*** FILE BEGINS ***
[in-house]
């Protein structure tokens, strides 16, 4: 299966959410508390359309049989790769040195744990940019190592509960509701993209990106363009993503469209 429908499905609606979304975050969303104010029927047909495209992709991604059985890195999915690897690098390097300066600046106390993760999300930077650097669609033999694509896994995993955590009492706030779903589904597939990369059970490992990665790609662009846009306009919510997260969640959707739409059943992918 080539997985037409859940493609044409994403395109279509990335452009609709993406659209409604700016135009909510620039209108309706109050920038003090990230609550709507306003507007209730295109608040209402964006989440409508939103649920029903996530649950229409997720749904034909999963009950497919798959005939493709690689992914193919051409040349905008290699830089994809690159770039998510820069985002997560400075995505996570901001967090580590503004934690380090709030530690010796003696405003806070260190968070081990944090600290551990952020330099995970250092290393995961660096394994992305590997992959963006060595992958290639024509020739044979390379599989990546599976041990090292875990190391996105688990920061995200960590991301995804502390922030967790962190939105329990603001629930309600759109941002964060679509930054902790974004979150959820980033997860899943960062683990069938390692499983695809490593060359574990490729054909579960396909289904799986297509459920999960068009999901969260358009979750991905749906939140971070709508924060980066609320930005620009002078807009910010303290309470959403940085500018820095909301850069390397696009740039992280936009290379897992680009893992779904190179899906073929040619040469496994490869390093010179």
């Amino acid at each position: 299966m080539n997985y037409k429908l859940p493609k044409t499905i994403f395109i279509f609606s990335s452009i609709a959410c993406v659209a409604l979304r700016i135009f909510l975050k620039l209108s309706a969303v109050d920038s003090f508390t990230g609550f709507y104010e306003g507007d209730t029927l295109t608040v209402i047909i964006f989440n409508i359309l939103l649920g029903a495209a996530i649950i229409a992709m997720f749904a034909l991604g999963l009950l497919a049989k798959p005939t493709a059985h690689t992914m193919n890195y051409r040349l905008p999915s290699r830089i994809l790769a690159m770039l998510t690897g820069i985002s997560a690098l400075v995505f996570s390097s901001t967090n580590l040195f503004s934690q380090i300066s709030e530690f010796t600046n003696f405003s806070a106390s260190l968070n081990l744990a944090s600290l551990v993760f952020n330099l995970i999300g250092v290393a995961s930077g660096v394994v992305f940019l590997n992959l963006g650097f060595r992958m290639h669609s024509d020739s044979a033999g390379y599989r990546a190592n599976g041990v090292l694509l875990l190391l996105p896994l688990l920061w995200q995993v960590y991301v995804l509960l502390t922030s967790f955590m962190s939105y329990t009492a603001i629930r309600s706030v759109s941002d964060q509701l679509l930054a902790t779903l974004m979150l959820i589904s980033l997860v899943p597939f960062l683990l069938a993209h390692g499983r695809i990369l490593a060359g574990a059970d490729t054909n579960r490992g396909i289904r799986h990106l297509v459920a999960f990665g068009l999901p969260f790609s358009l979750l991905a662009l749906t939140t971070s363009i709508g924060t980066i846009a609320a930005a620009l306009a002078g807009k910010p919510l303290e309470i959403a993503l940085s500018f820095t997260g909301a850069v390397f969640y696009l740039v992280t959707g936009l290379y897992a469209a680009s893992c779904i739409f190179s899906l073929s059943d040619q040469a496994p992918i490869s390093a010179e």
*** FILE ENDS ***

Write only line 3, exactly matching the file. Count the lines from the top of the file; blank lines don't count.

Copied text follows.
């Amino acid at each position: 299966m080539n997985y037409k429908l859940p493609k044409t499905i994403f395109i279509f609606s990335s452009i609709a959410c993406v659209a409604l979304r700016i135009f909510l975050k620039l209108s309706a969303v109050d920038s003090f508390t990230g609550f709507y104010e306003g507007d209730t029927l295109t608040v209402i047909i964006f989440n409508i359309l939103l649920g029903a495209a996530i649950i229409a992709m997720f749904a034909l991604g999963l009950l497919a049989k798959p005939t493709a059985h690689t992914m193919n890195y051409r040349l905008p999915s290699r830089i994809l790769a690159m770039l998510t690897g820069i985002s997560a690098l400075v995505f996570s390097s901001t967090n580590l040195f503004s934690q380090i300066s709030e530690f010796t600046n003696f405003s806070a106390s260190l968070n081990l744990a944090s600290l551990v993760f952020n330099l995970i999300g250092v290393a995961s930077g660096v394994v992305f940019l590997n992959l963006g650097f060595r992958m290639h669609s024509d020739s044979a033999g390379y599989r990546a190592n599976g041990v090292l694509l875990l190391l996105p896994l688990l920061w995200q995993v960590y991301v995804l509960l502390t922030s967790f955590m962190s939105y329990t009492a603001i629930r309600s706030v759109s941002d964060q509701l679509l930054a902790t779903l974004m979150l959820i589904s980033l997860v899943p597939f960062l683990l069938a993209h390692g499983r695809i990369l490593a060359g574990a059970d490729t054909n579960r490992g396909i289904r799986h990106l297509v459920a999960f990665g068009l999901p969260f790609s358009l979750l991905a662009l749906t939140t971070s363009i709508g924060t980066i846009a609320a930005a620009l306009a002078g807009k910010p919510l303290e309470i959403a993503l940085s500018f820095t997260g909301a850069v390397f969640y696009l740039v992280t959707g936009l290379y897992a469209a680009s893992c779904i739409f190179s899906l073929s059943d040619q040469a496994p992918i490869s390093a010179e």